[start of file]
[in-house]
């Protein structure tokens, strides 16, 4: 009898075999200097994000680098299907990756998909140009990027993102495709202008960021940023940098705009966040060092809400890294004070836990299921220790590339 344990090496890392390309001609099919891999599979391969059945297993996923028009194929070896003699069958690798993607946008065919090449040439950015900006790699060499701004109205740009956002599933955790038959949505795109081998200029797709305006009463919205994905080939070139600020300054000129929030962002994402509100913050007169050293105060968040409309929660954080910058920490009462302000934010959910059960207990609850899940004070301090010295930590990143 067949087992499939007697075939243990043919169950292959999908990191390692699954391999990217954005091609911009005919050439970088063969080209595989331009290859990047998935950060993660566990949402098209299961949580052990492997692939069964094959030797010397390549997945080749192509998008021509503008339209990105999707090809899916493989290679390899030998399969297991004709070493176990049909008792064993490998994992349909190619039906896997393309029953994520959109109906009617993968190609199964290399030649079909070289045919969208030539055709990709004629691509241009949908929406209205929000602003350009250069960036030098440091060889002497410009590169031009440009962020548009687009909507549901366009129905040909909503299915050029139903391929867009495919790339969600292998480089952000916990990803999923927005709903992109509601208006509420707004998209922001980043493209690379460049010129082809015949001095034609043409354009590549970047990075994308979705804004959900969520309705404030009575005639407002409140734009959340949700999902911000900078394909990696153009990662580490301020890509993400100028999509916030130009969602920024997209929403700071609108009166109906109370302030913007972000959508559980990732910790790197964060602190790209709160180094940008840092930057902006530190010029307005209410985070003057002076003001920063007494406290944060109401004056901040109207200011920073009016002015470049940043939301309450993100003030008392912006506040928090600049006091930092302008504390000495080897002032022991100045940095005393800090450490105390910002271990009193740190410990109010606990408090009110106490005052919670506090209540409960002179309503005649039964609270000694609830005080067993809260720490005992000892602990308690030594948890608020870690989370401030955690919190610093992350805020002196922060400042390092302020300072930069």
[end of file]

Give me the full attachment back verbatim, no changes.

[in-house]
């Protein structure tokens, strides 16, 4: 009898075999200097994000680098299907990756998909140009990027993102495709202008960021940023940098705009966040060092809400890294004070836990299921220790590339 344990090496890392390309001609099919891999599979391969059945297993996923028009194929070896003699069958690798993607946008065919090449040439950015900006790699060499701004109205740009956002599933955790038959949505795109081998200029797709305006009463919205994905080939070139600020300054000129929030962002994402509100913050007169050293105060968040409309929660954080910058920490009462302000934010959910059960207990609850899940004070301090010295930590990143 067949087992499939007697075939243990043919169950292959999908990191390692699954391999990217954005091609911009005919050439970088063969080209595989331009290859990047998935950060993660566990949402098209299961949580052990492997692939069964094959030797010397390549997945080749192509998008021509503008339209990105999707090809899916493989290679390899030998399969297991004709070493176990049909008792064993490998994992349909190619039906896997393309029953994520959109109906009617993968190609199964290399030649079909070289045919969208030539055709990709004629691509241009949908929406209205929000602003350009250069960036030098440091060889002497410009590169031009440009962020548009687009909507549901366009129905040909909503299915050029139903391929867009495919790339969600292998480089952000916990990803999923927005709903992109509601208006509420707004998209922001980043493209690379460049010129082809015949001095034609043409354009590549970047990075994308979705804004959900969520309705404030009575005639407002409140734009959340949700999902911000900078394909990696153009990662580490301020890509993400100028999509916030130009969602920024997209929403700071609108009166109906109370302030913007972000959508559980990732910790790197964060602190790209709160180094940008840092930057902006530190010029307005209410985070003057002076003001920063007494406290944060109401004056901040109207200011920073009016002015470049940043939301309450993100003030008392912006506040928090600049006091930092302008504390000495080897002032022991100045940095005393800090450490105390910002271990009193740190410990109010606990408090009110106490005052919670506090209540409960002179309503005649039964609270000694609830005080067993809260720490005992000892602990308690030594948890608020870690989370401030955690919190610093992350805020002196922060400042390092302020300072930069």